Troy Davis’ death sentence has stirred opinion across the globe, from former President Jimmy Carter to Pope Benedict XVI. The Georgia inmate was denied clemency Tuesday – a decision that many call “unconscionable” and begs the question: is the death penalty biblical?
Davis was scheduled to die by lethal injection Wednesday at 7 p.m. ET. However, Davis' defense team made a last-minute appeal to the U.S. Supreme Court, and as the scheduled time for the execution came and went, still no announcement emerged from the Supreme Court. However, finally at about 10.20 p.m. it was reported that the final plea had failed, and 10 minutes later Georgia officials announced Davis would be executed just 30 minutes later.
So what should Christians make of the death penalty as a means of criminal punishment?
The pastor of Trinity Lutheran Church of Manhattan, Heidi Neumark, has told The Christian Post that a judicial decision to execute someone is not in accordance with Christian teaching.
“Christian teaching is not about judging people,” the NYC pastor told CP. “It’s about preserving life and leaving judgment in God’s hands.”
According to Neumark, humanity is fallible and people make mistakes in determining another’s guilt or innocence. We do not have the right to take a person’s life she stated.
“I think it’s abominable – a shameful, terrible thing,” she added. “First of all there are a lot of questions [regarding] whether this person [Davis] is even guilty and if he is, I don’t believe he should be put to death. He should receive life in prison.”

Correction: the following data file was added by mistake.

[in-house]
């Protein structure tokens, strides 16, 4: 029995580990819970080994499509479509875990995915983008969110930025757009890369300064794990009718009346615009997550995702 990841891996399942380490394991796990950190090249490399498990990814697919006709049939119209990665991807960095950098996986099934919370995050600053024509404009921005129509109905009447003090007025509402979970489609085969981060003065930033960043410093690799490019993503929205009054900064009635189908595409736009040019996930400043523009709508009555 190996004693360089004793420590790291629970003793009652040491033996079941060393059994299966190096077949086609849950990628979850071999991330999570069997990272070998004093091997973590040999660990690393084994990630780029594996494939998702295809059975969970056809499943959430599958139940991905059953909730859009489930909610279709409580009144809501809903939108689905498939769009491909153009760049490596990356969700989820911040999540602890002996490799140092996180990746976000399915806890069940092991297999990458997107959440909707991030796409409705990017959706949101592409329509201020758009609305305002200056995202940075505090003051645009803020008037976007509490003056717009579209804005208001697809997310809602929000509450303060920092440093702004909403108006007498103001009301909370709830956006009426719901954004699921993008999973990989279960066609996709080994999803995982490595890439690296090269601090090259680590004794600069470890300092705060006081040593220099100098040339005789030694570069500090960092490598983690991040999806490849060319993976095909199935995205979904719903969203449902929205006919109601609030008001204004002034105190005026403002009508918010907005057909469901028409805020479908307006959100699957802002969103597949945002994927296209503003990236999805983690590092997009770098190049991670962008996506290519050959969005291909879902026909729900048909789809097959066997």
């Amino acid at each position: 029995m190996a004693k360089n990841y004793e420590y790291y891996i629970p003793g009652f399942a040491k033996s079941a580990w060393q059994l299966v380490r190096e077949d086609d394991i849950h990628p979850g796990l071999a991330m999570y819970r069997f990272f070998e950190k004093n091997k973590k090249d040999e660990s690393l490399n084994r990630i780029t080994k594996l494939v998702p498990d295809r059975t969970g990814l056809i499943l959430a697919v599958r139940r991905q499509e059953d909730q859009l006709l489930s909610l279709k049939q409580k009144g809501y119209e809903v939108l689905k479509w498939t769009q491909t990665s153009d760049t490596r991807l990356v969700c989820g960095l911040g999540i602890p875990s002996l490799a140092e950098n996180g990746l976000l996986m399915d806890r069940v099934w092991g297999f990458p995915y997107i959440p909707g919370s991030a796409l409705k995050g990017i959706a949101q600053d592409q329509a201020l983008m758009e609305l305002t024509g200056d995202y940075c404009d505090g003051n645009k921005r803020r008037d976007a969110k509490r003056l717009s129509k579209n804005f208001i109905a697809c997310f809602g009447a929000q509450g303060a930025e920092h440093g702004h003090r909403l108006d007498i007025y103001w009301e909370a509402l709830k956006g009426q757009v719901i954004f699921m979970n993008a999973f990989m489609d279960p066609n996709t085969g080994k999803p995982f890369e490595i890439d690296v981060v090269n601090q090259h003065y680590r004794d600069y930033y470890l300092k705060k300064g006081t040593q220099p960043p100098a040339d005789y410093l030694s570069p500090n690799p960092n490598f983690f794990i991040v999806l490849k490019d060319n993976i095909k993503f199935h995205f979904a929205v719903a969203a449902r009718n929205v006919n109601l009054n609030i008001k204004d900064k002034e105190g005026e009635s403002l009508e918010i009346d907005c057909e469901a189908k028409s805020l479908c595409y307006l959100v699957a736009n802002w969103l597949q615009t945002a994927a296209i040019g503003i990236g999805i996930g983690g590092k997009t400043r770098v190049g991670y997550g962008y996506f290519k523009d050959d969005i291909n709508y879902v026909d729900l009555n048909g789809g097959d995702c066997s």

Pastor David Wright, CEO of DOersTV, an online Christian TV network, on the other hand believes the death penalty is in fact biblical, citing scripture Romans 13:1-5 which reads:
“Let everyone be subject to the governing authorities, for there is no authority except that which God has established. The authorities that exist have been established by God…”
Wright told CP, when asked whether or not capital punishment was biblical, “Yes I believe it is, if it’s correct and not the wrong person.”
“However, that does not mean a person has not been forgiven by God just because they have a death sentence,” he added.
The Georgia Board of Pardons and Paroles denied Davis’ request for clemency, following last-minute testimony in a convened hearing Tuesday.
A U.S. envoy for Pope Benedict XVI had sent a letter appealing to state officials to consider the circumstances that have weakened the credibility of Davis’ conviction, Savannah Morning News wrote.
Monsignor Martin Krebs wrote, “I reiterate the commitment of the Holy Father, Pope Benedict XVI, to uphold the sacredness and dignity of all human life, and I hope you will give heed to his petition.”
According to Tree of Life Christian Ministries Pastor James Robinson, having seven witnesses from the nine whose testimonies aided in Davis's conviction recant their testimonies is something people cannot "just ignore and kill a man."
"In spite of what the verdict may have been," Robinson told CP, "the execution should be delayed in light of the fact that we may be killing an innocent man."
Troy Davis was found guilty of the 1989 killing of Mark MacPhail, a Savannah, Ga., police officer who was shot dead when he attempted to help a homeless man who was being attacked.